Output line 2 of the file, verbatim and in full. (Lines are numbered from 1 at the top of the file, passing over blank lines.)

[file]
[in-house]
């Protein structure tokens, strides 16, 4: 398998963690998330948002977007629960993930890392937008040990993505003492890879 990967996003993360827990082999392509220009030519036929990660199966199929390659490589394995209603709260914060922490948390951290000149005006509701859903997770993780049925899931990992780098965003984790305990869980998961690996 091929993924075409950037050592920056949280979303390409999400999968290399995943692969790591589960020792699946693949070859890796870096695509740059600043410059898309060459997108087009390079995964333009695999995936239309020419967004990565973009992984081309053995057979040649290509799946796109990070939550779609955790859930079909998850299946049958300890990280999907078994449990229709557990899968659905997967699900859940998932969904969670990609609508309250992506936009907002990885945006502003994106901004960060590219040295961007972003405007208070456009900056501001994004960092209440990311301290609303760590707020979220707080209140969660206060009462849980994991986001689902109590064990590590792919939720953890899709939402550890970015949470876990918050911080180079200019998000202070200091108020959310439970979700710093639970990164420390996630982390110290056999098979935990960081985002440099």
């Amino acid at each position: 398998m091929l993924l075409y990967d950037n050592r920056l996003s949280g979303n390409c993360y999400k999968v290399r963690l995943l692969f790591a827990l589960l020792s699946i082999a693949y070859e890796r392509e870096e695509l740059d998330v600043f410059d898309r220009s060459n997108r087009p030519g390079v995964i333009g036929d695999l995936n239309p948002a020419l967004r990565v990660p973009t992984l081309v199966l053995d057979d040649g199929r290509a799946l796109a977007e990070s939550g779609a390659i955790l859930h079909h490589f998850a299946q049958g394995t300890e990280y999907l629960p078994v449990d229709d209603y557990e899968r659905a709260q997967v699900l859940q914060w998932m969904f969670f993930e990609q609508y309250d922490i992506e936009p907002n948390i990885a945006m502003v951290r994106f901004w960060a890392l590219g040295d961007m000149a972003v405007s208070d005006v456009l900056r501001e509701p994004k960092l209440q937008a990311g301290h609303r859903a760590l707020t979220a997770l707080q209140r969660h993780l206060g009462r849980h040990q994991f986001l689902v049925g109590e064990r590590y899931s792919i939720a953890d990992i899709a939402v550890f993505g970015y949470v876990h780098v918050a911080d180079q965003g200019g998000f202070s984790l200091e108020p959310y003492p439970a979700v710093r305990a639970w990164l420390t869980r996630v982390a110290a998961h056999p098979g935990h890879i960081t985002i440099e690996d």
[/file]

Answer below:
């Protein structure tokens, strides 16, 4: 398998963690998330948002977007629960993930890392937008040990993505003492890879 990967996003993360827990082999392509220009030519036929990660199966199929390659490589394995209603709260914060922490948390951290000149005006509701859903997770993780049925899931990992780098965003984790305990869980998961690996 091929993924075409950037050592920056949280979303390409999400999968290399995943692969790591589960020792699946693949070859890796870096695509740059600043410059898309060459997108087009390079995964333009695999995936239309020419967004990565973009992984081309053995057979040649290509799946796109990070939550779609955790859930079909998850299946049958300890990280999907078994449990229709557990899968659905997967699900859940998932969904969670990609609508309250992506936009907002990885945006502003994106901004960060590219040295961007972003405007208070456009900056501001994004960092209440990311301290609303760590707020979220707080209140969660206060009462849980994991986001689902109590064990590590792919939720953890899709939402550890970015949470876990918050911080180079200019998000202070200091108020959310439970979700710093639970990164420390996630982390110290056999098979935990960081985002440099």